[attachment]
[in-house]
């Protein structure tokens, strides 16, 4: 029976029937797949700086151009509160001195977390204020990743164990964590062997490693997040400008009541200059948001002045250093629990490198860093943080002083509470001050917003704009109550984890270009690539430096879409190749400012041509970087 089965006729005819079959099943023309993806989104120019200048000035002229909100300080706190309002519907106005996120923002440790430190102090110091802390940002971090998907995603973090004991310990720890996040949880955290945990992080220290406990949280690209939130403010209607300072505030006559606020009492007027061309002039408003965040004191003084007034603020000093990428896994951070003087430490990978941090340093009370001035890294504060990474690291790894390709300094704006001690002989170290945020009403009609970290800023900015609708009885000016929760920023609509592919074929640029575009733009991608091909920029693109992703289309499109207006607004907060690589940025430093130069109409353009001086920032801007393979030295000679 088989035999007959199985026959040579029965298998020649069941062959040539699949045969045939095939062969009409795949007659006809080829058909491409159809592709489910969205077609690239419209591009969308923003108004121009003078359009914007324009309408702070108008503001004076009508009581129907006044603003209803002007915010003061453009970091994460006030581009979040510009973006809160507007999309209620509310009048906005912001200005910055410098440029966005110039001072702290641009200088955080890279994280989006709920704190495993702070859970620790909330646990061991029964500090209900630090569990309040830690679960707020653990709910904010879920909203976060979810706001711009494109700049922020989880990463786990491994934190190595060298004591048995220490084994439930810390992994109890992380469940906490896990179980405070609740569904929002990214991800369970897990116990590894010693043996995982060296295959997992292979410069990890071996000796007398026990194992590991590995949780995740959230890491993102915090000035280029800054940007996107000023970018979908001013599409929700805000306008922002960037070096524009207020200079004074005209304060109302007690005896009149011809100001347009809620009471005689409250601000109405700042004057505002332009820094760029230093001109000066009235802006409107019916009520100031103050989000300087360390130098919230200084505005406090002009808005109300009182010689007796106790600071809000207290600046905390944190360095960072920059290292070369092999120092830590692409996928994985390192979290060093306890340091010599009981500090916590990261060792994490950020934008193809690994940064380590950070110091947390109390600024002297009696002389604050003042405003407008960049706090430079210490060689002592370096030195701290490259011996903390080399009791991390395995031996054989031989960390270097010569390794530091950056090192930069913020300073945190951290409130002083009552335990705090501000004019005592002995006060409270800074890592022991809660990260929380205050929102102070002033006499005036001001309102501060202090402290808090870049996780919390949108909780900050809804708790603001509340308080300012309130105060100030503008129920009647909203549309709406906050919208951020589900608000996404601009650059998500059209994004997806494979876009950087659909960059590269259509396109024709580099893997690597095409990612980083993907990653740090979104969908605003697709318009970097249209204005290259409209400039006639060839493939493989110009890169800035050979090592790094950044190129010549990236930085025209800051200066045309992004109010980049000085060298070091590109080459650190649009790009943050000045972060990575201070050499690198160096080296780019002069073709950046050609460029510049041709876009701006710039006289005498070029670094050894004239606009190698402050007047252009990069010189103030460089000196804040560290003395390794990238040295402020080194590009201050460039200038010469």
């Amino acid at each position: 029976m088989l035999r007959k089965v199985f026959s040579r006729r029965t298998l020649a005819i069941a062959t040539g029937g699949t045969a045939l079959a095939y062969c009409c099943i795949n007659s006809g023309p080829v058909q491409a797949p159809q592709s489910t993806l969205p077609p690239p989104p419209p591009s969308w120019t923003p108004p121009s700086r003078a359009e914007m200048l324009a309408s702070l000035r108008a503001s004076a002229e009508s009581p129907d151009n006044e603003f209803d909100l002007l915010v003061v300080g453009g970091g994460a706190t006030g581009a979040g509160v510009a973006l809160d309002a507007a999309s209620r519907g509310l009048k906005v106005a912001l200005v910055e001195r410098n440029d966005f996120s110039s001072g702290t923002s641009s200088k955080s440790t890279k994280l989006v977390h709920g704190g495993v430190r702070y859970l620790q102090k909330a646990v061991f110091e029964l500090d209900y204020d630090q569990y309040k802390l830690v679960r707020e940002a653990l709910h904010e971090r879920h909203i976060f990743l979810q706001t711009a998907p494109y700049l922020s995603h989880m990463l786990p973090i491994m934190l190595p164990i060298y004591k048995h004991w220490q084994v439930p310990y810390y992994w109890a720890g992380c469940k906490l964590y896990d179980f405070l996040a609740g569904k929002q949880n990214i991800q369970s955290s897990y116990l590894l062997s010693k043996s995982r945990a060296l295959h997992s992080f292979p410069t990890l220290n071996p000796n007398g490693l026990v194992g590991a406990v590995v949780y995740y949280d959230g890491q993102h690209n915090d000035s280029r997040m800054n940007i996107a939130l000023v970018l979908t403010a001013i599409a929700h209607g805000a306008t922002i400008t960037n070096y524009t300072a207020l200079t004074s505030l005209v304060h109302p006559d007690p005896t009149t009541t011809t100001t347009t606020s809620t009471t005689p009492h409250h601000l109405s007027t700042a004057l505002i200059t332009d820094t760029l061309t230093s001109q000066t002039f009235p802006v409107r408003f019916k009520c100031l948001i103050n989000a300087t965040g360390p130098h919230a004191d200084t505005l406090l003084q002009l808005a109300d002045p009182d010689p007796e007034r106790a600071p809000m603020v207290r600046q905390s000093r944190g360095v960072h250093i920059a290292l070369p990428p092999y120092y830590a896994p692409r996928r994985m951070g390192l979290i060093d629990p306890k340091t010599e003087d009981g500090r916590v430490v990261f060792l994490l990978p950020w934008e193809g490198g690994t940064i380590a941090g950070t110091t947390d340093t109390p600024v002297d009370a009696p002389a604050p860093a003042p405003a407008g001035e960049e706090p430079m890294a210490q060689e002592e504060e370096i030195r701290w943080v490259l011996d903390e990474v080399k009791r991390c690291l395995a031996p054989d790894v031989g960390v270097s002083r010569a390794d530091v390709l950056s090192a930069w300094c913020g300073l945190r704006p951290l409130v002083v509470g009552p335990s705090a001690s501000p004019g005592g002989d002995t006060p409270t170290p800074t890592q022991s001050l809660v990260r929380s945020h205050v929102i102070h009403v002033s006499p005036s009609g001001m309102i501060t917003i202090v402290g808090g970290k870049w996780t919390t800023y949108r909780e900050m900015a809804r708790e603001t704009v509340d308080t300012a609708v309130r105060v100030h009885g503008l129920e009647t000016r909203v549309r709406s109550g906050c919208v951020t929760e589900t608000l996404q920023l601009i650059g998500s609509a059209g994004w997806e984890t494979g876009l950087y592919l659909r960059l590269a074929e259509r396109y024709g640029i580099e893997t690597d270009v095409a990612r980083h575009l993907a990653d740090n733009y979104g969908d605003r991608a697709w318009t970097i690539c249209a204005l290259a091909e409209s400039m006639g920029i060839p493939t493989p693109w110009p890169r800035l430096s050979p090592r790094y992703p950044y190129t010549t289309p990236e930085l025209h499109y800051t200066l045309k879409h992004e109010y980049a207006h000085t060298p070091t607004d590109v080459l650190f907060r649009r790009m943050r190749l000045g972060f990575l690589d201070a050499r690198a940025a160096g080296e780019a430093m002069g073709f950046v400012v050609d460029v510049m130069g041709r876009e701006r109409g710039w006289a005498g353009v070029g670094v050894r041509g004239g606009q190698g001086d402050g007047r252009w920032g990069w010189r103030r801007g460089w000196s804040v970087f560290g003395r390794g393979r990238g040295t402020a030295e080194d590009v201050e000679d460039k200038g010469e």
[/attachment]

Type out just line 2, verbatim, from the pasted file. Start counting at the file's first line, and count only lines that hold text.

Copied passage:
């Protein structure tokens, strides 16, 4: 029976029937797949700086151009509160001195977390204020990743164990964590062997490693997040400008009541200059948001002045250093629990490198860093943080002083509470001050917003704009109550984890270009690539430096879409190749400012041509970087 089965006729005819079959099943023309993806989104120019200048000035002229909100300080706190309002519907106005996120923002440790430190102090110091802390940002971090998907995603973090004991310990720890996040949880955290945990992080220290406990949280690209939130403010209607300072505030006559606020009492007027061309002039408003965040004191003084007034603020000093990428896994951070003087430490990978941090340093009370001035890294504060990474690291790894390709300094704006001690002989170290945020009403009609970290800023900015609708009885000016929760920023609509592919074929640029575009733009991608091909920029693109992703289309499109207006607004907060690589940025430093130069109409353009001086920032801007393979030295000679 088989035999007959199985026959040579029965298998020649069941062959040539699949045969045939095939062969009409795949007659006809080829058909491409159809592709489910969205077609690239419209591009969308923003108004121009003078359009914007324009309408702070108008503001004076009508009581129907006044603003209803002007915010003061453009970091994460006030581009979040510009973006809160507007999309209620509310009048906005912001200005910055410098440029966005110039001072702290641009200088955080890279994280989006709920704190495993702070859970620790909330646990061991029964500090209900630090569990309040830690679960707020653990709910904010879920909203976060979810706001711009494109700049922020989880990463786990491994934190190595060298004591048995220490084994439930810390992994109890992380469940906490896990179980405070609740569904929002990214991800369970897990116990590894010693043996995982060296295959997992292979410069990890071996000796007398026990194992590991590995949780995740959230890491993102915090000035280029800054940007996107000023970018979908001013599409929700805000306008922002960037070096524009207020200079004074005209304060109302007690005896009149011809100001347009809620009471005689409250601000109405700042004057505002332009820094760029230093001109000066009235802006409107019916009520100031103050989000300087360390130098919230200084505005406090002009808005109300009182010689007796106790600071809000207290600046905390944190360095960072920059290292070369092999120092830590692409996928994985390192979290060093306890340091010599009981500090916590990261060792994490950020934008193809690994940064380590950070110091947390109390600024002297009696002389604050003042405003407008960049706090430079210490060689002592370096030195701290490259011996903390080399009791991390395995031996054989031989960390270097010569390794530091950056090192930069913020300073945190951290409130002083009552335990705090501000004019005592002995006060409270800074890592022991809660990260929380205050929102102070002033006499005036001001309102501060202090402290808090870049996780919390949108909780900050809804708790603001509340308080300012309130105060100030503008129920009647909203549309709406906050919208951020589900608000996404601009650059998500059209994004997806494979876009950087659909960059590269259509396109024709580099893997690597095409990612980083993907990653740090979104969908605003697709318009970097249209204005290259409209400039006639060839493939493989110009890169800035050979090592790094950044190129010549990236930085025209800051200066045309992004109010980049000085060298070091590109080459650190649009790009943050000045972060990575201070050499690198160096080296780019002069073709950046050609460029510049041709876009701006710039006289005498070029670094050894004239606009190698402050007047252009990069010189103030460089000196804040560290003395390794990238040295402020080194590009201050460039200038010469």